Whether I have received it or paid for it full retail price I like to take care of my gear. It’s not only a show of respect for the trade’s tool but also a common-sense thing to do. A waterproof jacket thrown in the booth of the car and forgotten under wrenches for ages is anything but waterproof when you need-it, a rope trampled on and turned into a bird’s nest has a very short life-span if you value your own, some smelly climbing shoes dumped at the bottom of the backpack and used for seasons at end will guarantee you a room under the stars on grounds on personal hygiene. The list can go on but surely you got the point. I know quite a lot of people who after purchasing a new rope scream murder if a leaf ends up on it at the crag but after one season when the shiny new colour has faded you can dig it out from under the spare tire…
Coming to the issue at hand: how to clean your rope? For many friends of mine the real issue would be actually “why to clean your rope”? The answer is simple: beyond the increased life-span of your rope which basically translates care into hard currency (true, saved not earned but still…) the safety margin is slightly kept on your side. A dirty rope can hide damage, through sand and rock particles lodged between the fibres can cause and aggravate damage, can make handling more difficult.
I use several ropes: some for work and for some recreational climbing. I do not have a ‘Jack of all trades’ rope and I do not abuse just one. However, working as guide I do tend to abuse and use the gear more than a recreational, week-end climber. All in all, although the load is spread over several ropes the abuse is by no means less than in the case of a climber having a rope for all disciplines. In the photos below there is a two-year-old Tendon Master 9.7 I use for recreational sport climbing. Quick but important note: the shiny look is due to the care I take of the rope and not to my laziness in sport climbing….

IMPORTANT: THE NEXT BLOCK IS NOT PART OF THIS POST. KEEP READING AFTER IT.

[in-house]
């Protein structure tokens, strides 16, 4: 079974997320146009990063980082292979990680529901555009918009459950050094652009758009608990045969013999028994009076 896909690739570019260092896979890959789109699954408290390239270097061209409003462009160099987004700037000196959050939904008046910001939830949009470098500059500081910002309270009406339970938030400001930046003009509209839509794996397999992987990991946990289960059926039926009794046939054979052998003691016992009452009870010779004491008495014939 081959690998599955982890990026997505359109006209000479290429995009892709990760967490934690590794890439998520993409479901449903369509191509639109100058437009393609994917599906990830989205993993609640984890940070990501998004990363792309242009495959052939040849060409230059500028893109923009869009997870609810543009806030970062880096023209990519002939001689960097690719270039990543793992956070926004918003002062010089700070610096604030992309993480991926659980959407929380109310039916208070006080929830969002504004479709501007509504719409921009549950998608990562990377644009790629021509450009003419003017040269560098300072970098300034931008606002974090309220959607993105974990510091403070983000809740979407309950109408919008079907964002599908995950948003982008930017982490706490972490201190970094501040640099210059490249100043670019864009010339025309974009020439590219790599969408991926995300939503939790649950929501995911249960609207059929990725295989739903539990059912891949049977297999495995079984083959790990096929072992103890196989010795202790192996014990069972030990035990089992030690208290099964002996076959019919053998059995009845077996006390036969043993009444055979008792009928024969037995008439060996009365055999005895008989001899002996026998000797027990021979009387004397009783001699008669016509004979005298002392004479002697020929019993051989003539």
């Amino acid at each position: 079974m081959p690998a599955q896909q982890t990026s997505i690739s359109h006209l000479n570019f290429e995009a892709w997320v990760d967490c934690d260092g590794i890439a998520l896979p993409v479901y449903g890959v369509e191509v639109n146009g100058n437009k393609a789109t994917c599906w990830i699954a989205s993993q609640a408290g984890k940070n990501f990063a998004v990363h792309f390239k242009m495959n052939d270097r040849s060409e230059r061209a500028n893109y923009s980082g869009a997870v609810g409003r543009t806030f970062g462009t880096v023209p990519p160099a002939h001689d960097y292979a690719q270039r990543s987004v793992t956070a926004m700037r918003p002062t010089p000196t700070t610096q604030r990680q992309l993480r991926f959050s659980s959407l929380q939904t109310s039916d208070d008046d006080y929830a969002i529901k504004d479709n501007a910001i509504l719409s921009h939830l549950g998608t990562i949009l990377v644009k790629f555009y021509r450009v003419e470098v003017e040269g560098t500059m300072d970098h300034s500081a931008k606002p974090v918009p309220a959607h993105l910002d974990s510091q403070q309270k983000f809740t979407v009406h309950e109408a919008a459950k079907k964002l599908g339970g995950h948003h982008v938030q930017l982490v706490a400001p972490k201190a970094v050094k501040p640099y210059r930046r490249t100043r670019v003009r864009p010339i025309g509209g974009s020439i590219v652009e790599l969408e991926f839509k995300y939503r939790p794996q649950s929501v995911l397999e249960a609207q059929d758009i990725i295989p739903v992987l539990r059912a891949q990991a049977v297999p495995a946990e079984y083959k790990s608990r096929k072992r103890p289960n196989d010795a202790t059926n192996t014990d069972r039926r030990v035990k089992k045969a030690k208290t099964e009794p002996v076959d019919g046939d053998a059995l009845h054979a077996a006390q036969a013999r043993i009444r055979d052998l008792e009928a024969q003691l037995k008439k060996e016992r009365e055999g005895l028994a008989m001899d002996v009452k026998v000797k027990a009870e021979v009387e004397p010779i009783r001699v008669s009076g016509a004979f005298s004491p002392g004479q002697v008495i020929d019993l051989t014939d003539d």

When to clean a rope? The answer is: whenever is needed. Some times we climb in really dirty environments. There is a cave near where I leave where one weekend of climbing slimes up your rope more than three full weeks in Geyikbayiri. Use your judgement. If you cannot see the original colour or the patter anymore you probably have been a tad way too patient…
How to clean it? This also depends on how tidy you are. It helps if, using a rope brush, you clean, at least the first 2 m from each end, after a day of climbing. It takes maximum 10 minutes but it’s invaluable for removing the dust and the chalk from the sheath which, combined with worn out carabiners, are the main cause of a rope becoming fuzzy. When the rope becomes, invariably, too dirty you have the choice to wash it either by hand or by washing machine. There used to be reluctance about either washing or, God forbid, machine-was a rope for fear of ruining it. Both these fears are totally unfounded and moreover a dirty rope is closer to ruin than a machine-washed rope.